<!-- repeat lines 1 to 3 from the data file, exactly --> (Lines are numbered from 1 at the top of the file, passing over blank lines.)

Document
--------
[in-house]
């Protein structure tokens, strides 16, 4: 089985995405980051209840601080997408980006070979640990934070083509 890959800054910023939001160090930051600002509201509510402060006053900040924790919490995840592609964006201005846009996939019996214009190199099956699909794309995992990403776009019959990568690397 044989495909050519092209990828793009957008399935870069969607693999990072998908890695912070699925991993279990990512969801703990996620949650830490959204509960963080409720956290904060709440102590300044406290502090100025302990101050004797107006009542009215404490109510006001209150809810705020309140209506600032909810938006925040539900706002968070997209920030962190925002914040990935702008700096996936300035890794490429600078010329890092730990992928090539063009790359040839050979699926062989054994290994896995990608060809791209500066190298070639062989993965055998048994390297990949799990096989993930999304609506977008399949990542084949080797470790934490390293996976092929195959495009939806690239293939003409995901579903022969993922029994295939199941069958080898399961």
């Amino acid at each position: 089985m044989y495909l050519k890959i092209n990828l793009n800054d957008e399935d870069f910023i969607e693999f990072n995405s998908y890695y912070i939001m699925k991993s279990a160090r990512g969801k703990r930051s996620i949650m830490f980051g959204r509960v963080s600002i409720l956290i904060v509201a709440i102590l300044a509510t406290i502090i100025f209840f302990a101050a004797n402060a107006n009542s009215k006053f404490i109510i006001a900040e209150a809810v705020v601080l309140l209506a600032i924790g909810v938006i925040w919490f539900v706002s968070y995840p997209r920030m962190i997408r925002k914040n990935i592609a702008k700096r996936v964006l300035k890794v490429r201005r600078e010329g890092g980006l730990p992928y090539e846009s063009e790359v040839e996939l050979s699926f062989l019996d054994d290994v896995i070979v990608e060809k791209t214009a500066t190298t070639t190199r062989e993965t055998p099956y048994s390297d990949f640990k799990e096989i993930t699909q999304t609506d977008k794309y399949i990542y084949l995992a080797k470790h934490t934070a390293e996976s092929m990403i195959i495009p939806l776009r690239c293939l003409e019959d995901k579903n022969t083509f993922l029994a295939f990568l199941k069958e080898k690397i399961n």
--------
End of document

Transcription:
[in-house]
């Protein structure tokens, strides 16, 4: 089985995405980051209840601080997408980006070979640990934070083509 890959800054910023939001160090930051600002509201509510402060006053900040924790919490995840592609964006201005846009996939019996214009190199099956699909794309995992990403776009019959990568690397 044989495909050519092209990828793009957008399935870069969607693999990072998908890695912070699925991993279990990512969801703990996620949650830490959204509960963080409720956290904060709440102590300044406290502090100025302990101050004797107006009542009215404490109510006001209150809810705020309140209506600032909810938006925040539900706002968070997209920030962190925002914040990935702008700096996936300035890794490429600078010329890092730990992928090539063009790359040839050979699926062989054994290994896995990608060809791209500066190298070639062989993965055998048994390297990949799990096989993930999304609506977008399949990542084949080797470790934490390293996976092929195959495009939806690239293939003409995901579903022969993922029994295939199941069958080898399961």
């Amino acid at each position: 089985m044989y495909l050519k890959i092209n990828l793009n800054d957008e399935d870069f910023i969607e693999f990072n995405s998908y890695y912070i939001m699925k991993s279990a160090r990512g969801k703990r930051s996620i949650m830490f980051g959204r509960v963080s600002i409720l956290i904060v509201a709440i102590l300044a509510t406290i502090i100025f209840f302990a101050a004797n402060a107006n009542s009215k006053f404490i109510i006001a900040e209150a809810v705020v601080l309140l209506a600032i924790g909810v938006i925040w919490f539900v706002s968070y995840p997209r920030m962190i997408r925002k914040n990935i592609a702008k700096r996936v964006l300035k890794v490429r201005r600078e010329g890092g980006l730990p992928y090539e846009s063009e790359v040839e996939l050979s699926f062989l019996d054994d290994v896995i070979v990608e060809k791209t214009a500066t190298t070639t190199r062989e993965t055998p099956y048994s390297d990949f640990k799990e096989i993930t699909q999304t609506d977008k794309y399949i990542y084949l995992a080797k470790h934490t934070a390293e996976s092929m990403i195959i495009p939806l776009r690239c293939l003409e019959d995901k579903n022969t083509f993922l029994a295939f990568l199941k069958e080898k690397i399961n």